The majority of cell surface receptors involved in antigen recognition by T cells and in the orchestration of the subsequent cell signalling events are glycoproteins. The length of a typical N-linked sugar is comparable with that of an immunoglobulin domain (30 A). Thus, by virtue of their size alone, oligosaccharides may be expected to play a significant role in the functions and properties of the cell surface proteins to which they are attached. A databank of oligosaccharide structures has been constructed from NMR and crystallographic data to aid in the interpretation of crystal structures of glycoproteins. As unambiguous electron density can usually only be assigned to the glycan cores, the remainder of the sugar is then modelled into the crystal lattice by superimposing the appropriate oligosaccharide from the database. This approach provides insights into the roles that glycosylation might play in cell surface receptors, by providing models that delineate potential close packing interactions on the cell surface. It has been proposed that the specific recognition of antigen by T cells results in the formation of an immunological synapse between the T cell and the antigen-presenting cell. The cell adhesion glycoproteins, such as CD2 and CD48, help to form a cell junction, providing a molecular spacer between opposing cells. The oligosaccharides located on the membrane proximal domains of CD2 and CD48 provide a scaffold to orient the binding faces, which leads to increased affinity. In the next step, recruitment of the peptide major histocompatibility complex (pMHC) by the T-cell receptors (TCRs) requires mobility on the membrane surface. The TCR sugars are located such that they could prevent non-specific aggregation. Importantly, the sugars limit the possible geometry and spacing of TCR/MHC clusters which precede cell signalling. We postulate that, in the final stage, the sugars could play a general role in controlling the assembly and stabilisation of the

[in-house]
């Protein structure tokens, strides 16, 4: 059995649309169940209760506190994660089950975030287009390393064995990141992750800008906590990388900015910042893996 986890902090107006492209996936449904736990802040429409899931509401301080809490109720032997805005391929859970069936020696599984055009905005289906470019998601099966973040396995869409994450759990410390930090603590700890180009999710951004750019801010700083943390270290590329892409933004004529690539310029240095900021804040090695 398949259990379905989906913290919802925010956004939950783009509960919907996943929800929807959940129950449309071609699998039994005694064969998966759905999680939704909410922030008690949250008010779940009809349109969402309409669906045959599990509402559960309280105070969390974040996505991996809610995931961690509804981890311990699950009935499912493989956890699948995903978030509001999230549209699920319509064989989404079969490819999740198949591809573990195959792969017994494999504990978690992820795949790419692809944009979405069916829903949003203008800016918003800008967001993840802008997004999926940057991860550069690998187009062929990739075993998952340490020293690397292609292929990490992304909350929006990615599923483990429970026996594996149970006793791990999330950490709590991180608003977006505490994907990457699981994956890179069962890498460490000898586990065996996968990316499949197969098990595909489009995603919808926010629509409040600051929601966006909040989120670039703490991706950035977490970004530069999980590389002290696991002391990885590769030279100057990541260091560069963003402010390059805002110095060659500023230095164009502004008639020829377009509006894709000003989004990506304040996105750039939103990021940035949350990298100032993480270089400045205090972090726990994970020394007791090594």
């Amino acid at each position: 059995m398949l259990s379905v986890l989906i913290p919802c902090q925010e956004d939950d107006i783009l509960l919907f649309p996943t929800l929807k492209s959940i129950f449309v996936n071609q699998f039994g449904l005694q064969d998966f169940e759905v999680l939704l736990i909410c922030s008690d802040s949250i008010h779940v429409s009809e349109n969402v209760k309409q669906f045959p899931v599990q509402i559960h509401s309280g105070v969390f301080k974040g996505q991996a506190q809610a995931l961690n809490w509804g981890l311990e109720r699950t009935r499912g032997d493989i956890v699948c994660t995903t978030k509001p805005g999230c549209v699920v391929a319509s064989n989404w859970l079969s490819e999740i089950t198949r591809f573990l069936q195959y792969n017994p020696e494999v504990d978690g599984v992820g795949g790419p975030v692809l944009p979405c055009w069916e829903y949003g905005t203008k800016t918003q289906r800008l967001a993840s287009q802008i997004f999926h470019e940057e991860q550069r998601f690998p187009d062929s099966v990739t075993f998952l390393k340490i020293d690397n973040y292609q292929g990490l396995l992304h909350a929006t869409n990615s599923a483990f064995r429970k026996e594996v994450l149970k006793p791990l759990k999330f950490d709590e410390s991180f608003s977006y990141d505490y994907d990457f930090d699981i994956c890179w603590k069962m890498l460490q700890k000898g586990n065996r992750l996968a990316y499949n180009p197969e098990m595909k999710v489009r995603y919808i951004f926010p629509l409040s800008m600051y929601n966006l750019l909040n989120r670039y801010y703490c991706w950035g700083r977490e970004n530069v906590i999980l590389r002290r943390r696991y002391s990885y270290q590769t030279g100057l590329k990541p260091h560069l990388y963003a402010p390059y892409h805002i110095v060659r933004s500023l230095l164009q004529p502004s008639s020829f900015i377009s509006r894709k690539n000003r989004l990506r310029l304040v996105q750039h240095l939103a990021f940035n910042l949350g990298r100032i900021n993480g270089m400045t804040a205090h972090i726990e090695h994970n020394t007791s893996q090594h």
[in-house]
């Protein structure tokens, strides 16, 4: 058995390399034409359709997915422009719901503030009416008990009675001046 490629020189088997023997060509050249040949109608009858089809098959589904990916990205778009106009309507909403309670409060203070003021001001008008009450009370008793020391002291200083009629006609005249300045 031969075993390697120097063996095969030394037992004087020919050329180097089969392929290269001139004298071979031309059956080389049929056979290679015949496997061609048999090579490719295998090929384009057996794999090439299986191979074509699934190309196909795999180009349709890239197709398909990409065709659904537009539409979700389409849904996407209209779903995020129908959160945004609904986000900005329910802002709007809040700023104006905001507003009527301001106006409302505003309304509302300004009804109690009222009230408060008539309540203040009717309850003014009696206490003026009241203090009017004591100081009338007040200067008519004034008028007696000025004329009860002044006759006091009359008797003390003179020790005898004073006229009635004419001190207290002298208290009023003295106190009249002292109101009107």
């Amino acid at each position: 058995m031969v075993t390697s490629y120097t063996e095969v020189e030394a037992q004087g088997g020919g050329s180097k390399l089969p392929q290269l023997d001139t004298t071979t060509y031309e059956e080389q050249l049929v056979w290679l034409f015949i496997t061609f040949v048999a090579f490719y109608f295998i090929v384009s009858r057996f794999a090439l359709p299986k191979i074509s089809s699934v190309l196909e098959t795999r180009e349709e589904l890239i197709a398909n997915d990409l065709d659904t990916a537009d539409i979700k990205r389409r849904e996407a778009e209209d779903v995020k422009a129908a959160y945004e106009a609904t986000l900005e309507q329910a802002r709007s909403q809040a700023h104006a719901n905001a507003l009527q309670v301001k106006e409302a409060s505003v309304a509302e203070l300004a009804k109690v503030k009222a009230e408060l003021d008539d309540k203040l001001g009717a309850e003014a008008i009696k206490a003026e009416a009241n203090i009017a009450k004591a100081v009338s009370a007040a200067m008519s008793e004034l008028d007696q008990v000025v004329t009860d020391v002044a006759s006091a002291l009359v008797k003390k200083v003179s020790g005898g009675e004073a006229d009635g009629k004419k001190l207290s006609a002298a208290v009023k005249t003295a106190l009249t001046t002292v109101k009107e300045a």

9. The Cell Surface Proteome of Human Mesenchymal Stromal Cells

    PubMed Central

    Pursche, Theresia; Bornhäuser, Martin; Corbeil, Denis; Hoflack, Bernard

    2011-01-01

    Background Multipotent human mesenchymal stromal cells (hMSCs) are considered as promising biological tools for regenerative medicine. Their antibody-based isolation relies on the identification of reliable cell surface markers. Methodology/Principal Findings To obtain a comprehensive view of the cell surface proteome of bone marrow-derived hMSCs, we have developed an analytical pipeline relying on cell surface biotinylation of intact cells using cell impermeable, cleavable sulfo-NHS-SS-biotin to enrich the plasma membrane proteins and mass spectrometry for identification with extremely high confidence. Among the 888 proteins identified, we found ≈200 bona fide plasma membrane proteins including 33 cell adhesion molecules and 26 signaling receptors. In total 41 CD markers including 5 novel ones (CD97, CD112, CD239, CD276, and CD316) were identified. The CD markers are distributed homogenously within plastic-adherent hMSC populations and their expression is modulated during the process of adipogenesis or osteogenesis. Moreover, our in silico analysis revealed a significant difference between the cell surface proteome of hMSCs and that of human embryonic stem cells reported previously. Conclusions/Significance Collectively, our analytical methods not only provide a basis for further studies of mechanisms maintaining the multipotency of hMSCs within their niches and triggering their differentiation after signaling, but also a toolbox for a refined antibody-based identification of hMSC populations from different tissues and their isolation for therapeutic intervention. PMID:21637820